Ahead of the class
What makes a slot machine a slot machine?
Federal regulators say it's how the game looks. Casino tribes say it's how the game works. Therein lies one of the biggest controversies roiling the Indian gaming industry.
The conflict stems from the Indian Gaming Regulatory Act (IGRA) passed in 1988. The IGRA defined two types of games: Class II (bingo and pull-tabs) and Class III (slot machines and table games). Tribes had to negotiate a state compact to operate Class III games but could operate Class II games freely.
As manufacturers developed Class II games that looked like slot machines, states complained that tribes were skirting the compacting process. In response, the National Indian Gaming Commission (NIGC) ruled against some slot-like bingo games. In addition, the Department of Justice claimed jurisdiction over any "gambling devices" that weren't Class II machines.
When the courts got involved, they declared that what mattered was the underlying game played (bingo), not how the machines looked (like slots). Gaming tribes felt vindicated. Despite losing several cases, however, the federal government has proposed rules to curtail devices that resemble slot machines too closely.
But game-makers and their customers aren't letting the regulatory uncertainty slow them down. While they wait for the agencies (and probably the courts) to sort things out, they're forging ahead.
Mix and matchOne major area of innovation is the move to common standards and protocols.
Charlie Lombardo, senior vice president of casino operations for the Seminole Tribe of Florida, heard of one tribal casino running eight to 10 systems on its floor. Each one was color-coded; patrons could use blue tickets only in blue-coded devices, for example. "Imagine the nightmares for your customers," said Lombardo. "Imagine the nightmares for your accounting department and your employees and everybody else."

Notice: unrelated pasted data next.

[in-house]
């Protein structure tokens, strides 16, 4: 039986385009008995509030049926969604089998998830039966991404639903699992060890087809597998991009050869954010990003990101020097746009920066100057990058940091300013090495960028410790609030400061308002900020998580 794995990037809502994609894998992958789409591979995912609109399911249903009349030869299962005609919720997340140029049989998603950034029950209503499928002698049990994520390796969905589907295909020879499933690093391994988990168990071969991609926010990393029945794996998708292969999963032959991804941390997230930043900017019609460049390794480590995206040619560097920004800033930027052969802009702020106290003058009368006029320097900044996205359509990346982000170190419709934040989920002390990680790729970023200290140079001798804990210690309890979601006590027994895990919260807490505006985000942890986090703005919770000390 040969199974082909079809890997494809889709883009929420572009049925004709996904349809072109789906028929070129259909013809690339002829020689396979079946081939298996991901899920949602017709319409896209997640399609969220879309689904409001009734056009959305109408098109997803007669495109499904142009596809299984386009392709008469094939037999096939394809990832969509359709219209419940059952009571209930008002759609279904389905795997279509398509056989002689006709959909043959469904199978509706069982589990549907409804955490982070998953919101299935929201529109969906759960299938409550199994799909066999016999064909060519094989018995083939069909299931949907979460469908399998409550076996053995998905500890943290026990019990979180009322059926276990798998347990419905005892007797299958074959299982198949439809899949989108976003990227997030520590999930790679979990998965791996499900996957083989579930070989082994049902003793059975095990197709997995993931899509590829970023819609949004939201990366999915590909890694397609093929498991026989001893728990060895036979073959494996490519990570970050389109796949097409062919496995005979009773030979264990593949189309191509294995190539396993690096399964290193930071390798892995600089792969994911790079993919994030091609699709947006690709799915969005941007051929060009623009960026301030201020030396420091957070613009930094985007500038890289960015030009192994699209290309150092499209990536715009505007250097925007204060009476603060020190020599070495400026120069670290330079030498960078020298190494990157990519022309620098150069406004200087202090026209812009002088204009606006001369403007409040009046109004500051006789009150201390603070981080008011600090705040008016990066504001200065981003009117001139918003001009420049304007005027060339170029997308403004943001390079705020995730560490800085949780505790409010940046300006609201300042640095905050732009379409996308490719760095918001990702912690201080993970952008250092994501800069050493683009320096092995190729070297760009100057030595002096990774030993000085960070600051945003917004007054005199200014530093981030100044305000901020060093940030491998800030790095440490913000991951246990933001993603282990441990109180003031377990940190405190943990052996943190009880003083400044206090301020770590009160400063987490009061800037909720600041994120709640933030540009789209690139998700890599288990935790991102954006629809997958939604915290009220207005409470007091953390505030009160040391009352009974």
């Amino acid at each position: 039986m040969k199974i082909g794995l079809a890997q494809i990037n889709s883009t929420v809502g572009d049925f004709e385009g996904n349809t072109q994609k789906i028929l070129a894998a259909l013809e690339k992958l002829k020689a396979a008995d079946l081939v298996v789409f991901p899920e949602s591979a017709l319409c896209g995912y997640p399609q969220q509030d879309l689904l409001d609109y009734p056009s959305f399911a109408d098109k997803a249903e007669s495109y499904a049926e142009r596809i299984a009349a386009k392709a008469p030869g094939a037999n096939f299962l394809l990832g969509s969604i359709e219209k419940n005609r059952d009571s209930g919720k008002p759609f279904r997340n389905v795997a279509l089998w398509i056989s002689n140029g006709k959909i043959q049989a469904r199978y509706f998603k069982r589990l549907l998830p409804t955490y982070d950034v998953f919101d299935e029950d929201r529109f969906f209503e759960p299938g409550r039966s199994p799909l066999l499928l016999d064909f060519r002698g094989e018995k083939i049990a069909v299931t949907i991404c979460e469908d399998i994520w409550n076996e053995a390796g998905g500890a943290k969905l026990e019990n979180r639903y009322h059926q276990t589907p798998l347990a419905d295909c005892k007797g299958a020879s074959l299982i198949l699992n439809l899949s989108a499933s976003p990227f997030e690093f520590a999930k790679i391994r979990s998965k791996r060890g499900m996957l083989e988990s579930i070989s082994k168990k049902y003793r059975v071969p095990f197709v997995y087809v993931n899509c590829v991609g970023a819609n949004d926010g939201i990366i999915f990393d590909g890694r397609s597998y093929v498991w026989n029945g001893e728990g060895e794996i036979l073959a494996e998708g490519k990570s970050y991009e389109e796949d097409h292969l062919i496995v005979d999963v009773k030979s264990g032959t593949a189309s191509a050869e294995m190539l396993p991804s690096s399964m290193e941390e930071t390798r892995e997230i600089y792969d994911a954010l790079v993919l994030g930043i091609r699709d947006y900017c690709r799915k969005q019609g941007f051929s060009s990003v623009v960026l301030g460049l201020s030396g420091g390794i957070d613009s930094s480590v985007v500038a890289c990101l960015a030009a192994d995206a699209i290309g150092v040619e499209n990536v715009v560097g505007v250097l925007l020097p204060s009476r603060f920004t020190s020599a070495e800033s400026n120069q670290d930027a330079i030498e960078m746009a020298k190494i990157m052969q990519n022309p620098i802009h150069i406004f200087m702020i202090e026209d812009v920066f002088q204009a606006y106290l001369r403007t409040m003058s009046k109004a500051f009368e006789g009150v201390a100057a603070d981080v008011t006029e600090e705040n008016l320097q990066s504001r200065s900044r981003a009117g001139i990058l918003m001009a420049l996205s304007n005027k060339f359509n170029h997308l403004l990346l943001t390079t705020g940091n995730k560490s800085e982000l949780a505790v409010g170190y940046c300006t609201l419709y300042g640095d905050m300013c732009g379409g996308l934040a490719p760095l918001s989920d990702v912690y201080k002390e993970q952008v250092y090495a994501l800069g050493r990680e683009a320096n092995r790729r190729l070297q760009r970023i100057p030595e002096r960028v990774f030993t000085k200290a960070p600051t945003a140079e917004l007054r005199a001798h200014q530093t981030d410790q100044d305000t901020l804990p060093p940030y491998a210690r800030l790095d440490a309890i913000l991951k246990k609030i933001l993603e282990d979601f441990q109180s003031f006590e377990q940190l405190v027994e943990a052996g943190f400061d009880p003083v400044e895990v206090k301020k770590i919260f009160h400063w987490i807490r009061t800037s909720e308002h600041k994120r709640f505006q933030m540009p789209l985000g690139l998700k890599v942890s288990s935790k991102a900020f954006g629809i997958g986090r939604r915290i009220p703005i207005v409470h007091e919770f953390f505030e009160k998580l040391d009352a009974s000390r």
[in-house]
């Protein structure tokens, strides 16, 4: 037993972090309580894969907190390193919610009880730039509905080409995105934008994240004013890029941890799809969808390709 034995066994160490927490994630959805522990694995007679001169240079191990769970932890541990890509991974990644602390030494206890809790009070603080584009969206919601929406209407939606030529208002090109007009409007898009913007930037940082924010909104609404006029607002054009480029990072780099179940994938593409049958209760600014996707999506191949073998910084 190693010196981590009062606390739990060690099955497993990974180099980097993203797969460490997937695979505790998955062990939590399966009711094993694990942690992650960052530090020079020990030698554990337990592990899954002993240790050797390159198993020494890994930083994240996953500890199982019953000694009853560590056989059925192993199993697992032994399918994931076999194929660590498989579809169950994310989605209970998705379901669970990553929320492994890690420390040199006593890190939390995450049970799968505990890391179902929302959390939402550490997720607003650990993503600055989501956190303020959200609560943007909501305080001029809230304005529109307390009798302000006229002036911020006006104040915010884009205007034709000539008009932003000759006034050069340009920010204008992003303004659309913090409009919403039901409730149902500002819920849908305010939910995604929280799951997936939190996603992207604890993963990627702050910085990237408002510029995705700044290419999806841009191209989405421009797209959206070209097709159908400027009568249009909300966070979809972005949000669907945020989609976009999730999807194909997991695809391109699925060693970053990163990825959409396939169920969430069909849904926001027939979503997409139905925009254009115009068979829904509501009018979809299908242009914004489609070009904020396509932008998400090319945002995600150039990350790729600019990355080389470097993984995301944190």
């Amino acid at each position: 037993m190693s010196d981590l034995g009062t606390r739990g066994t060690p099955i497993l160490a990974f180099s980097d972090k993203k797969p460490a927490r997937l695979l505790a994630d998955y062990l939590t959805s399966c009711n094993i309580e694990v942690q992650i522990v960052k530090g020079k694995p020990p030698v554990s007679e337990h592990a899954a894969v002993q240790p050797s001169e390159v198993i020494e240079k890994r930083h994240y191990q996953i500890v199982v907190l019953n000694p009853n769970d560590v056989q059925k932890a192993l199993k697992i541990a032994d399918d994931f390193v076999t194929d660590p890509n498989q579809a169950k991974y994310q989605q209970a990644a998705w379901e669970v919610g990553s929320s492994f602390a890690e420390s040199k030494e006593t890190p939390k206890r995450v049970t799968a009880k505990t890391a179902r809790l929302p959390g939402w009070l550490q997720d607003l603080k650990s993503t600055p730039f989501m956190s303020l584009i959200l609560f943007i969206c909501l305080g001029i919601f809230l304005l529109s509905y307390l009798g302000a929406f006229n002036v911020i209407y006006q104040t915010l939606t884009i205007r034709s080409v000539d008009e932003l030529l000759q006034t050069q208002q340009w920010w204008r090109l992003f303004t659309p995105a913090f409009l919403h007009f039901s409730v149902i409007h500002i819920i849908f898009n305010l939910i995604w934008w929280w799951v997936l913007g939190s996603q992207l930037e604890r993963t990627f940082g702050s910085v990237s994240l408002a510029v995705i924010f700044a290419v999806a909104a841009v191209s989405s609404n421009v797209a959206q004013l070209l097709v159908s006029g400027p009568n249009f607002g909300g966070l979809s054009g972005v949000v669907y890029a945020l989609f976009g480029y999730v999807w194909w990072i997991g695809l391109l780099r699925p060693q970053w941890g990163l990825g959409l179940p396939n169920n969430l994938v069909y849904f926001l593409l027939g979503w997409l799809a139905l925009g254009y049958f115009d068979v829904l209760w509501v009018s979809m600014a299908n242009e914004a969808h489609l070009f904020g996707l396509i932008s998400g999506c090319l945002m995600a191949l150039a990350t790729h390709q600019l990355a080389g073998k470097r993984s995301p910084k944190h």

To address problems like this, IGT, the leading slot-machine producer, has distributed its SAS and SuperSAS protocols to developers. Meanwhile, the Gaming Standards Association, which IGT has rejoined, is promulgating its Best of Breed (BOB) and System to System (S2S) protocols.
As manufacturers write to a common language, their games and systems are starting to talk to each other. The result may be something like the PC world. Everyone's hardware (bill acceptors, ticket printers) and software (player tracking systems, accounting systems) will work together.
"What we're looking for is something that's going to be seamless to the customer," Lombardo said. "One ticketing system, one player tracking system, one back-end accounting system."
The Seminoles deal exclusively with IGT, Bally Gaming and Rocket Gaming, who seem to be leading the pack. IGT's Class II devices communicate with anybody's ticket-in/ticket-out or player tracking system. Bally's Bally One system lets operators consolidate ticketing and reporting systems from up to eight vendors. Not only does this reduce auditing and accounting costs, but a single ticket system can increase play 10 percent.
Companies such as Video Gaming Technologies are also working on merging their systems. "This year our big push has been in integrating the games with traditional casino management systems," said Aaron Rubin, VGT's director of marketing.
Integration is "definitely in a casino's best interest," he added. "This opportunity to integrate everything into one central location is a tremendous time savings."
Get down with itAnother area of innovation is making the games downloadable. Bingo games are already server-based, since they link players across machines. With downloading, an operator can electronically change a game's themes, denominations or max bets because the software resides on a generic "box."